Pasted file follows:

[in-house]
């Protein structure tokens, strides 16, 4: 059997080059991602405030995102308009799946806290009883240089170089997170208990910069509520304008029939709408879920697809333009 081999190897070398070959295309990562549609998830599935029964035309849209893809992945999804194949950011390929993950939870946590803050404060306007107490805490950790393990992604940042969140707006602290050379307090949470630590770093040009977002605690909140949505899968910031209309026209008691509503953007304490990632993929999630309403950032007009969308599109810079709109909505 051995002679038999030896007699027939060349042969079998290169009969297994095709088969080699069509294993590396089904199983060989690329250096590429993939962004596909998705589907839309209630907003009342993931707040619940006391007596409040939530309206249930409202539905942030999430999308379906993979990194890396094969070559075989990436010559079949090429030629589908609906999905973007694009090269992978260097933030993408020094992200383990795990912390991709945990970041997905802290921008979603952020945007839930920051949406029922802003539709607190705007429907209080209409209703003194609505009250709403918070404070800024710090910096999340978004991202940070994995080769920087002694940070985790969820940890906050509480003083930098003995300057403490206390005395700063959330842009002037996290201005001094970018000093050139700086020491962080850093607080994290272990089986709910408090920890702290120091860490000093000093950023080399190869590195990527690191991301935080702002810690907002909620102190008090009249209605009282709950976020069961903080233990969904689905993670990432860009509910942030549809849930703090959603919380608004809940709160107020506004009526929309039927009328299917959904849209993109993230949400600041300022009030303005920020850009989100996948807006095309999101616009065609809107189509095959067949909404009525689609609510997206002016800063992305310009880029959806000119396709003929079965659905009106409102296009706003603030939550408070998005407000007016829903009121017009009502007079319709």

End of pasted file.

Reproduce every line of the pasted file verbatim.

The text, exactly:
[in-house]
């Protein structure tokens, strides 16, 4: 059997080059991602405030995102308009799946806290009883240089170089997170208990910069509520304008029939709408879920697809333009 081999190897070398070959295309990562549609998830599935029964035309849209893809992945999804194949950011390929993950939870946590803050404060306007107490805490950790393990992604940042969140707006602290050379307090949470630590770093040009977002605690909140949505899968910031209309026209008691509503953007304490990632993929999630309403950032007009969308599109810079709109909505 051995002679038999030896007699027939060349042969079998290169009969297994095709088969080699069509294993590396089904199983060989690329250096590429993939962004596909998705589907839309209630907003009342993931707040619940006391007596409040939530309206249930409202539905942030999430999308379906993979990194890396094969070559075989990436010559079949090429030629589908609906999905973007694009090269992978260097933030993408020094992200383990795990912390991709945990970041997905802290921008979603952020945007839930920051949406029922802003539709607190705007429907209080209409209703003194609505009250709403918070404070800024710090910096999340978004991202940070994995080769920087002694940070985790969820940890906050509480003083930098003995300057403490206390005395700063959330842009002037996290201005001094970018000093050139700086020491962080850093607080994290272990089986709910408090920890702290120091860490000093000093950023080399190869590195990527690191991301935080702002810690907002909620102190008090009249209605009282709950976020069961903080233990969904689905993670990432860009509910942030549809849930703090959603919380608004809940709160107020506004009526929309039927009328299917959904849209993109993230949400600041300022009030303005920020850009989100996948807006095309999101616009065609809107189509095959067949909404009525689609609510997206002016800063992305310009880029959806000119396709003929079965659905009106409102296009706003603030939550408070998005407000007016829903009121017009009502007079319709």